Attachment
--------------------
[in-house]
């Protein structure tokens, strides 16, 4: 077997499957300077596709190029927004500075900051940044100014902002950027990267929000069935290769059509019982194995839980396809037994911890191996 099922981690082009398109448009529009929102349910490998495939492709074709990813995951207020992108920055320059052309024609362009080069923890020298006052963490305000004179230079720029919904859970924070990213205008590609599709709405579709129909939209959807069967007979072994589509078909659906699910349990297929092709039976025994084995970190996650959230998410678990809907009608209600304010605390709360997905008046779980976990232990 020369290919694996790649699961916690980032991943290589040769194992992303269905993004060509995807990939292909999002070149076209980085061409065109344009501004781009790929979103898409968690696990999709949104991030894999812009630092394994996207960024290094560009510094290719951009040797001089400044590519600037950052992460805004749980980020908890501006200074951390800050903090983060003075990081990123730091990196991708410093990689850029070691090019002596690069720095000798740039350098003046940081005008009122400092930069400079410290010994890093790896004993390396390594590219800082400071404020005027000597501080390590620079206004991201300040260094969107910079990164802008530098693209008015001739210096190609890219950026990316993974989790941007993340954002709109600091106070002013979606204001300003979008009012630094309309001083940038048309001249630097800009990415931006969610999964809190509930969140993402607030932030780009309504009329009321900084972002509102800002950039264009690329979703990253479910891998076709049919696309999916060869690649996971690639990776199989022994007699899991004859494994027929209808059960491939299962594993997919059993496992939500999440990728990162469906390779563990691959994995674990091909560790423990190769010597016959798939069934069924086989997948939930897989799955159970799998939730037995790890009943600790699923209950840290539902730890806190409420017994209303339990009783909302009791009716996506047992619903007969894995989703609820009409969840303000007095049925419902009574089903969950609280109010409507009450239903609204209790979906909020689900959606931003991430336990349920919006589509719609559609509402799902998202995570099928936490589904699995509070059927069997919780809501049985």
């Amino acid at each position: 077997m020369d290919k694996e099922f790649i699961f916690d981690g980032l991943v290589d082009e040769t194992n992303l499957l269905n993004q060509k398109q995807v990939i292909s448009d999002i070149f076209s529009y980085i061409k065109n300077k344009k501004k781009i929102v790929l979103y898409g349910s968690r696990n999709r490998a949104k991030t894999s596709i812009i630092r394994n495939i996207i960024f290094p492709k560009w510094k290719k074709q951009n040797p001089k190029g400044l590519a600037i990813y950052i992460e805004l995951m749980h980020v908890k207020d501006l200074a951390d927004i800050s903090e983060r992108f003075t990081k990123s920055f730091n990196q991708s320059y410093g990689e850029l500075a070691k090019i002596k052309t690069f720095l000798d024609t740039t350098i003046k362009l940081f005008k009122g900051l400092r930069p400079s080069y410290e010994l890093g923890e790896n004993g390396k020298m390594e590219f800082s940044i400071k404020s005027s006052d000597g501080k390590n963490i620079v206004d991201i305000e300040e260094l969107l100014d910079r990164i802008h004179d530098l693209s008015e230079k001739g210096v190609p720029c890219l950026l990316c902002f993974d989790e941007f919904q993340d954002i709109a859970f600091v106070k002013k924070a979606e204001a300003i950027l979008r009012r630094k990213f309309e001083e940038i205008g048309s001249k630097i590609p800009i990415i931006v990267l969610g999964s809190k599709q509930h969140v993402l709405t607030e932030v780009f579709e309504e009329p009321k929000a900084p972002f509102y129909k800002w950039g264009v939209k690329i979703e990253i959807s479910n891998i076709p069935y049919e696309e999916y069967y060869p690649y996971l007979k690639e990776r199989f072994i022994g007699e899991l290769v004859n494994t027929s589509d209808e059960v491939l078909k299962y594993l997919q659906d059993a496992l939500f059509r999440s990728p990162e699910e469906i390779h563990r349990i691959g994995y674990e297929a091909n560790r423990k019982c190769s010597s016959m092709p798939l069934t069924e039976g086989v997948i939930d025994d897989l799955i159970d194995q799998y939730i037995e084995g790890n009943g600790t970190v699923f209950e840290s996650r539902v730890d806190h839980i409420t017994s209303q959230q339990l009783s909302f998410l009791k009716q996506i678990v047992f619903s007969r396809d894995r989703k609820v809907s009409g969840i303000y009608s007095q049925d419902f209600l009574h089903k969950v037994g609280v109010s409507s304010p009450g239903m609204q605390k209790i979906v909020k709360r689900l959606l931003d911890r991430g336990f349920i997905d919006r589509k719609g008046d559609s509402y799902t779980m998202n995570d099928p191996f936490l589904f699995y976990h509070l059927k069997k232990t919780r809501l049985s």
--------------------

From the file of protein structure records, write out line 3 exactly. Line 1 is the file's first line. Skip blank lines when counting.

């Amino acid at each position: 077997m020369d290919k694996e099922f790649i699961f916690d981690g980032l991943v290589d082009e040769t194992n992303l499957l269905n993004q060509k398109q995807v990939i292909s448009d999002i070149f076209s529009y980085i061409k065109n300077k344009k501004k781009i929102v790929l979103y898409g349910s968690r696990n999709r490998a949104k991030t894999s596709i812009i630092r394994n495939i996207i960024f290094p492709k560009w510094k290719k074709q951009n040797p001089k190029g400044l590519a600037i990813y950052i992460e805004l995951m749980h980020v908890k207020d501006l200074a951390d927004i800050s903090e983060r992108f003075t990081k990123s920055f730091n990196q991708s320059y410093g990689e850029l500075a070691k090019i002596k052309t690069f720095l000798d024609t740039t350098i003046k362009l940081f005008k009122g900051l400092r930069p400079s080069y410290e010994l890093g923890e790896n004993g390396k020298m390594e590219f800082s940044i400071k404020s005027s006052d000597g501080k390590n963490i620079v206004d991201i305000e300040e260094l969107l100014d910079r990164i802008h004179d530098l693209s008015e230079k001739g210096v190609p720029c890219l950026l990316c902002f993974d989790e941007f919904q993340d954002i709109a859970f600091v106070k002013k924070a979606e204001a300003i950027l979008r009012r630094k990213f309309e001083e940038i205008g048309s001249k630097i590609p800009i990415i931006v990267l969610g999964s809190k599709q509930h969140v993402l709405t607030e932030v780009f579709e309504e009329p009321k929000a900084p972002f509102y129909k800002w950039g264009v939209k690329i979703e990253i959807s479910n891998i076709p069935y049919e696309e999916y069967y060869p690649y996971l007979k690639e990776r199989f072994i022994g007699e899991l290769v004859n494994t027929s589509d209808e059960v491939l078909k299962y594993l997919q659906d059993a496992l939500f059509r999440s990728p990162e699910e469906i390779h563990r349990i691959g994995y674990e297929a091909n560790r423990k019982c190769s010597s016959m092709p798939l069934t069924e039976g086989v997948i939930d025994d897989l799955i159970d194995q799998y939730i037995e084995g790890n009943g600790t970190v699923f209950e840290s996650r539902v730890d806190h839980i409420t017994s209303q959230q339990l009783s909302f998410l009791k009716q996506i678990v047992f619903s007969r396809d894995r989703k609820v809907s009409g969840i303000y009608s007095q049925d419902f209600l009574h089903k969950v037994g609280v109010s409507s304010p009450g239903m609204q605390k209790i979906v909020k709360r689900l959606l931003d911890r991430g336990f349920i997905d919006r589509k719609g008046d559609s509402y799902t779980m998202n995570d099928p191996f936490l589904f699995y976990h509070l059927k069997k232990t919780r809501l049985s």